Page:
New-York Historical Society

Category Archives: General

“We will accept nothing less than full victory!” – Eisenhower

This post was written by Tammy Kiter, Manuscript Reference Librarian June 6, 2014 marked the 70th anniversary of D-Day. The Allied Invasion of Normandy was the largest seaborne invasion in military history. Allied troops consisted of approximately 150,000 service members representing the United States, United Kingdom, Canada, France, Norway and numerous other countries. This strategically [...]

The Preservation of 18th Century Parchment

This post was written by Janet Lee, Conservation Assistant  Parchment is a kind of processed animal skin that has been used for centuries as a writing surface. Considered strong and stable, parchments have traditionally been used for important documents. These parchments are late 18th century colonial land grants from the Banyar manuscript collection. Like most [...]

The Mormon Alphabet Experiment

This post was written by Catherine Falzone, cataloger. While working in the stacks one day, I happened upon a mysterious book. I had never seen these characters before, but luckily the book came with a key: Using it to translate the title, I discovered that this was the Deseret First Book. With that information, and [...]

Spring Fashion, circa 1890′s

“Fashion is unfolding, just like nature,” reads the caption for a recent On the Street column by famed New York Times photographer Bill Cunningham (whose work is currently on exhibit at N-YHS).  Now that spring has finally arrived, we decided to take a look at seasonal fashion in New York over a hundred years ago. [...]

George Frederick Seward and the Chinese Exclusion Act

This post was written by Heather Mulliner, spring semester intern in the Department of Manuscripts. A career in politics seemed all but inevitable for George Frederick Seward, the nephew of Lincoln’s famed Secretary of State (and one-time Presidential rival) William Henry Seward. But like his better-known uncle – whose vocal opposition to slavery cost him [...]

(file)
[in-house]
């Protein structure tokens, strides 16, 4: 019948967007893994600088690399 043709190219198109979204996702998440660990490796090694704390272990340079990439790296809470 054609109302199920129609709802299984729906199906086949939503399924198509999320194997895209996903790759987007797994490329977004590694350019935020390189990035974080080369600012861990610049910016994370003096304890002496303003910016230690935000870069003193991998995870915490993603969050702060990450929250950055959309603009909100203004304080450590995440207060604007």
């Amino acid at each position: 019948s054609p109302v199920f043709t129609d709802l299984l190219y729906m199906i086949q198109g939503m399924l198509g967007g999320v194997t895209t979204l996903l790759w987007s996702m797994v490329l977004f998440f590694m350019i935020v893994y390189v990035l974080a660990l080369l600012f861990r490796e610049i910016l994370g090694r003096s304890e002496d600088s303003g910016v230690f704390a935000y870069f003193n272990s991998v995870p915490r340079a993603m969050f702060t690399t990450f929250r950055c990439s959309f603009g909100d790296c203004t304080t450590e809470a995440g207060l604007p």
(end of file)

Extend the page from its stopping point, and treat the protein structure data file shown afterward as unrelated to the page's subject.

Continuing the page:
Quoth the Raven Poetry Circle

This post was written by Tammy Kiter, Manuscript Reference Librarian In honor of National Poetry Month, I felt inspired to celebrate one of the more obscure literary contributions of the early twentieth century, true pioneers of the D.I.Y. movement. Formed in 1932 by retired New York Telephone Company employee, Francis Lambert McCrudden, the Raven Poetry Circle was [...]

Happy Passover and Easter!

To celebrate the holidays, here are a few lighthearted Easter and Passover images that can hardly help but make you happy, regardless of religion.                      

What does the ‘S’ in Ulysses S. Grant stand for?

You might expect to hear this kind of question in a game of Trivial Pursuit, and if you’re inclined to say “Simpson”, you’re right – sort of. In truth, Simpson was not part of his name at all and that’s on the authority of the man himself. On June 23, 1864, Grant wrote to Congressman [...]

The “Suff Bird Women” and Woodrow Wilson

Written by Maureen Maryanski, Reference Librarian for Printed Collections. As Women’s History Month comes to a close, let’s focus on an attempted publicity stunt from 1916 involving New York suffragists, a biplane, and President Woodrow Wilson. Three fantastic photographs in the library collection tell the beginning of the story as a group of suffragists met [...]

“Feelin’ Tomorrow Lak Ah Feel Today”: W.C. Handy, the St. Louis Blues, and Marion Harris

Written by Maureen Maryanski, Reference Librarian for Printed Collections. An often overlooked source of historical and cultural memory is the ephemeral format of sheet music. The New-York Historical Society houses an extensive sheet music collection numbering close to 15,000. Many of these are from the 19th century, but a significant subsection contains popular songs from [...]

About

This is a blog created by staff members in the library to draw attention to the richness and diversity of our collections.

Subscribe

Support n-yhs

Help us present groundbreaking exhibitions and develop educational programs about our nation's history for more than 200,000 schoolchildren annually.